It's not quite as fanciful as "The Wizard of Oz," but the story of the man who wrote the book is also quite a tale.

For most of his life, L. Frank Baum was a failure. He failed as an actor. He failed as a playwright. He failed as a shopkeeper. He failed as a newspaper publisher. He even failed with "Baum's Axle Grease," a product designed for use on horse-drawn wagons.But there were two areas in which he succeeded fabulously - love and storytelling. And because of the first, the second turned into the incredibly successful series of Oz books and, ultimately, the enduring screen classic.

Baum's story is told in tonight's "The Dreamer of Oz" (8 p.m., Ch. 2), a made-for-TV movie starring John Ritter, Annette O'Toole and Rue McClanahan.

"It's a real American success story," said Ritter, who portrays Baum in the movie. "He considered himself a failure at the age of 40. But he was a wonderful storyteller."

The movie opens (in black and white) at the 1939 premiere of "The Wizard of Oz." Baum is long dead, but his widow, Maud (O'Toole), arrives and tells her story to a young reporter.

"It's a wonderful love story," Ritter said. "It dramatizes love at first sight. You tend to think that kind of thing doesn't happen, but it did for Frank and Maud."

Maud was an amazing woman in her own right. A graduate of Cornell University when few women went to college, she was accepted to Columbia Law School when almost no women practiced law.

But she gave it up to marry Frank - much to the dismay of her suffragette mother (McClanahan).

Maud is the ultimate "woman-behind-the-man." She supports her husband through innumerable crazy ventures and encourages him to write down the stories he loves to tell to children - his own and others.

"That was the real magic of Frank Baum," Ritter said. "He was a wonderful storyteller. He just captivated children."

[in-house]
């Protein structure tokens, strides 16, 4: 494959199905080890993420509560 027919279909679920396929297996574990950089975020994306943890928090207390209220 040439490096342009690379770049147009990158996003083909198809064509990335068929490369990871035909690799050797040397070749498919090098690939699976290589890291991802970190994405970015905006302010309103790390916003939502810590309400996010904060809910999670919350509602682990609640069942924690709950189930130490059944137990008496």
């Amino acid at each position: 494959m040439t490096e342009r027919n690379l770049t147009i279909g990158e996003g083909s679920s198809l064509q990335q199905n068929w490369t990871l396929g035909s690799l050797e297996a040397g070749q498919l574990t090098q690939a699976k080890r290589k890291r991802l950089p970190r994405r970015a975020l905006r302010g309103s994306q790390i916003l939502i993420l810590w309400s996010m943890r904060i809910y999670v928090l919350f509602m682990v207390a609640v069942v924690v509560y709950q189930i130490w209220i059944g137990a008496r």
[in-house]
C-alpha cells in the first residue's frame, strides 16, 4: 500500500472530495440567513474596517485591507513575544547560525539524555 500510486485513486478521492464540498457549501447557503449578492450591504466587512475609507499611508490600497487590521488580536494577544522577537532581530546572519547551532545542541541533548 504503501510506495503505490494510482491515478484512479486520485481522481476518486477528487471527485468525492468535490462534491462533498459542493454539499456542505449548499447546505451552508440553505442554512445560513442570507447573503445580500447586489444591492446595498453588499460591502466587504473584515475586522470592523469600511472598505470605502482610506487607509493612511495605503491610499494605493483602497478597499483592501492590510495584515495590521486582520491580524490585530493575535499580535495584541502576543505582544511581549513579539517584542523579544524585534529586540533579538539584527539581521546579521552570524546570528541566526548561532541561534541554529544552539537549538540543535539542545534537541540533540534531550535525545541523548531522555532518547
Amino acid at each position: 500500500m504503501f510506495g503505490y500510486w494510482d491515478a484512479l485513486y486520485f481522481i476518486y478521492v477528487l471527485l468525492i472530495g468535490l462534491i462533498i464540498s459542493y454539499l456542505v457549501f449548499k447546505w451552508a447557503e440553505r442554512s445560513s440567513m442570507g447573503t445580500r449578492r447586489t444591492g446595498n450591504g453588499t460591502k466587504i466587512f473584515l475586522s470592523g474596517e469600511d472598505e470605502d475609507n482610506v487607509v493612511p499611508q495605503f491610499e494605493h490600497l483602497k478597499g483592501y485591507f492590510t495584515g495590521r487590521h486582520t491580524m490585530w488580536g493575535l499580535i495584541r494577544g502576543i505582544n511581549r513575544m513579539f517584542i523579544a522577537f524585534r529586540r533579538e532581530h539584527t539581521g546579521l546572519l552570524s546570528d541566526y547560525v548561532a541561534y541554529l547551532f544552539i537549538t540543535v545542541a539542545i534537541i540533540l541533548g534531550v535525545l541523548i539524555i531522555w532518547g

And Ritter himself captivated one of Baum's great-grandsons, Robert ("We call him the Royal Historian of Oz," Ritter said).

Robert Baum, who served as an adviser and also has a small part in the movie, couldn't get over the resemblance between Ritter in makeup and his grandfather.

"The first day he saw me he just said, `Holy cow,' " Ritter said. "I saw him looking when I was with a group of kids, and he came up to me and said, `That's so touching. You had those kids captivated. That's just they way my grandfather was."

And the actor was so into the role he even taught himself to write and work left-handed, just like Baum.

"Try that for a few days," he said. "It isn't easy. But I really wanted to do the best job I could. I really wanted to give him his due credit and show what kind of man he was."

Not that "The Dreamer of Oz" is without its flaws. It seems oddly flat throughout - the spark that made "The Wizard of Oz" so captivating just isn't there.

But part of the problem may be the comparison. "Dreamer" is by no means a sequel to "Wizard," but the comparison is inevitable and impossible to measure up to.

It's a movie for the whole family. Parents can watch with their kids, even the youngest ones (A certain 3-year-old has already watched a tape of "Dreamer" several times and been captivated).

And "Dreamer" is a must for fans of "Wizard." We find out what inspired Baum's most famous story - from the trip in a cyclone to Dorothy to the Cowardly Lion to the Munchkins to the name Oz itself. Just don't expect to see "The Wizard of Oz, Part II."